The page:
The Century of Arbitration and Peace

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One of the challenges to those who advocate for an anarchic or a decentralized political order of society is that of conflict resolution.  Critics of anarchy will often claim that there must be some monopoly final arbiter – one accepted as the final voice if a dispute cannot otherwise be peacefully resolved.  Of course, such thinking can only lead to the conclusion of a world government, a point lost on many such critics.

Those advocating for a smaller state suggest that this need not be so, instead offering private and decentralized arbitration as an alternative.  Such suggestions are often deemed to be rather naïve by those who can only see resolution through a monopoly force over a geographic area and the threat of military engagement if the dispute involves another state.

Well, not so fast.  There was a time, throughout the nineteenth century, when countries in the west often turned to arbitration for the successful resolution of international disputes.  The United States and Great Britain, not on friendly terms throughout much of the century, on several occasions turned to international arbitration as a means of resolving conflict.  While obviously not a perfect example of private governance methods, this historic reality offers some possibilities of importance to those who favor both decentralized government and peace.

Not surprisingly, this history of successful arbitration via decentralized systems in diffusing international disputes is lost in modern thinking, where centralizing national and international structures are looked to for salvation in such disputes, and – like central banks are to bankers – such agencies offer an oversized opportunity for influence to lawyers who would otherwise have to compete in a less politicized structure.  From “International Law and the Nineteenth Century: History of an Illusion,” by David Kennedy:

I have asked numerous international lawyers what the nineteenth century means to them, what were its contributions, which of its insights and contributions remain relevant, and how did that discipline differ from our own.  For today’s international lawyer, the nineteenth century seems long ago and far away, in many ways more distant from current problems and reflections that the great publicists of the seventeenth and eighteenth centuries….

The system is forgotten – in a way, as if it was the “Dark Ages” of the legal profession.  It also seems to have been a system more effective at keeping peace:

To understand the nineteenth century’s contributions to the field, we must start with this gap, this forgetfulness, and with the thin factual and doctrinal traces which remain from what was a comparatively peaceful and law abiding century when compared to our own. (emphasis added)

W.T. Stead touches on this issue in a few short pages in his book, The Americanization of the World.  I will supplement his comments with other sources in order to paint a more complete picture of this supposedly naïve solution.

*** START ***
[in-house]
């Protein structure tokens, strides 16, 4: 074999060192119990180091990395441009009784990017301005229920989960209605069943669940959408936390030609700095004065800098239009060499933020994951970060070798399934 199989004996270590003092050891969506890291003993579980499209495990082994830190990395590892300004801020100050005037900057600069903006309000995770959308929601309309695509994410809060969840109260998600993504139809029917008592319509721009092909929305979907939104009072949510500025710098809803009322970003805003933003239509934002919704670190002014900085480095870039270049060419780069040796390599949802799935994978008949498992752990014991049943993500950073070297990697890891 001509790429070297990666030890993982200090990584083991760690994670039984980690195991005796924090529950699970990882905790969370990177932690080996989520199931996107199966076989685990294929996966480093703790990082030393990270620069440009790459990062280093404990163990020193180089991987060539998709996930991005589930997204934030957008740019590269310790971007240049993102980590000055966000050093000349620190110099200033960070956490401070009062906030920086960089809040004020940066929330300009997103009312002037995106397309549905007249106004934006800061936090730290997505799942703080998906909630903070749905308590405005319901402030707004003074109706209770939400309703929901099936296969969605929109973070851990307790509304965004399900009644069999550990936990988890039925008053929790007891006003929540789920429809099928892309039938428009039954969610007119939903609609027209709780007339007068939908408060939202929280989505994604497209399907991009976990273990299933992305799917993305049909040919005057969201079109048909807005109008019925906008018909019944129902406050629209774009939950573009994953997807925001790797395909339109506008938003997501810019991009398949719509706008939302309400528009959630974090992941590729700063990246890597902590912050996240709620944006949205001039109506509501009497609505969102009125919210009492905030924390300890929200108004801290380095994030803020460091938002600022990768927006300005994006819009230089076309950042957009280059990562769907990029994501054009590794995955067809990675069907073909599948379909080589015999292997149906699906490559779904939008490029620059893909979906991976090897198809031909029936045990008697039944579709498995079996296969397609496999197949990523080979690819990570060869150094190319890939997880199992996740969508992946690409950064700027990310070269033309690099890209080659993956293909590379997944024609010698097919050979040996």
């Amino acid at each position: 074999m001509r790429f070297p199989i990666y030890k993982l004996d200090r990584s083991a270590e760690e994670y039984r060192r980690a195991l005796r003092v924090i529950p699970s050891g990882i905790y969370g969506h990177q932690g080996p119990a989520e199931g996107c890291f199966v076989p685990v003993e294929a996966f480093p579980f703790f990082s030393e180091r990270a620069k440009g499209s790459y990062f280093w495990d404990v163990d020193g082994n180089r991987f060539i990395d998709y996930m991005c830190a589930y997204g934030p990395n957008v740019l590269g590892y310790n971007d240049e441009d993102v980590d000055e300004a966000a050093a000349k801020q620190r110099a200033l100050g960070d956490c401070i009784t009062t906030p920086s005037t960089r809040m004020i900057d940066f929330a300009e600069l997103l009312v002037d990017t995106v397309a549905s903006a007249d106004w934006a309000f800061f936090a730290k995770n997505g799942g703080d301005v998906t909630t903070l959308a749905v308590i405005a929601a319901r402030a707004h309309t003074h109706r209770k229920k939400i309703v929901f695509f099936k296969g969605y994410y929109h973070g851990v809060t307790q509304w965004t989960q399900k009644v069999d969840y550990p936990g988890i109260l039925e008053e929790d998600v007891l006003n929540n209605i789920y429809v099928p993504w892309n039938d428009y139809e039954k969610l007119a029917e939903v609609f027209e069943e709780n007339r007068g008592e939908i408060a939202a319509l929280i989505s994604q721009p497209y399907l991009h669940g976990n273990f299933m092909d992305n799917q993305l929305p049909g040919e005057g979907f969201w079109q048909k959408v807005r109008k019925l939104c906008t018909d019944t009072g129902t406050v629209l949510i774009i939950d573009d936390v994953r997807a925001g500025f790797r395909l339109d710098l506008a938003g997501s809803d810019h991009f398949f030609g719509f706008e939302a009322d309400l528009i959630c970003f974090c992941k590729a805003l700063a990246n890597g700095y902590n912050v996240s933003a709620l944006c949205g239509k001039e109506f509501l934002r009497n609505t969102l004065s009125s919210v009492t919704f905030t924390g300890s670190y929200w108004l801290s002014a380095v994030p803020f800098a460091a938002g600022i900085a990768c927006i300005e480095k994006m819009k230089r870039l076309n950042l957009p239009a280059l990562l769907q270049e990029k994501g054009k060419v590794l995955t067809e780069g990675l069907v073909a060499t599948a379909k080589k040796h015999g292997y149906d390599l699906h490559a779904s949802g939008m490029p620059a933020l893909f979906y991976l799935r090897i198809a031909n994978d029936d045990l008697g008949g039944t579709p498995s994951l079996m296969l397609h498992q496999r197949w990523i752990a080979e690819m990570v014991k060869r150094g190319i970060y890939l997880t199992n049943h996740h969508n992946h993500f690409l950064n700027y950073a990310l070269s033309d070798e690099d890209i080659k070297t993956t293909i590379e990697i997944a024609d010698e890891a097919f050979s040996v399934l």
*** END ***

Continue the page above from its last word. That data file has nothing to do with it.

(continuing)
Stead offers several examples of disputes between the United States and Britain that were resolved by third-party arbitration.  All page references are to Stead’s book.

Disputed Boundaries

The first arbitration between the [United States and Great Britain] took place in 1816, when a dispute arose about the St. Croix River, and the Lake boundaries. (Page 249) In 1827 a question about the northeastern boundary of the United States was referred to the arbitration of the King of the Netherlands. (Page 250)

Three Commissions were established pursuant to the Treaty of Ghent – the treaty that brought to close the War of 1812 – to include resolution of the above-mentioned boundary disputes:

One commission tried to determine boundaries between British territory and the United States from the St. Lawrence River to the Lake of the Woods; it agreed upon a boundary through the Great Lakes but failed to determine the line from Lake Superior to the Lake of the Woods. The third commission was supposed to decide the boundary from the St. Croix to the St. Lawrence, but it failed to reach accord.

As a means to resolve the disputes, the matters were referred to arbitration:

The two governments thereupon referred the dispute to William I of the Netherlands. That monarch failed to find a clear basis for a decision but in 1831 made an award anyway, giving the United States and Britain what he believed to be equitable shares of a wilderness. The United States refused to accept this award, protesting that the king had not acted in accord with the agreement referring the controversy to him. While arbitration had failed in this instance, the case was of considerable importance, for it clearly established the principle that arbitrators should abide by the terms of a compromis or other preliminary agreements.

The matter was later resolved via the Webster-Ashburton Treaty in 1842.

Property to be Returned After the War of 1812

…a question arising out of the Treaty of Ghent was referred to the arbitration of the Emperor of Russia. (Page 249)

What was the dispute?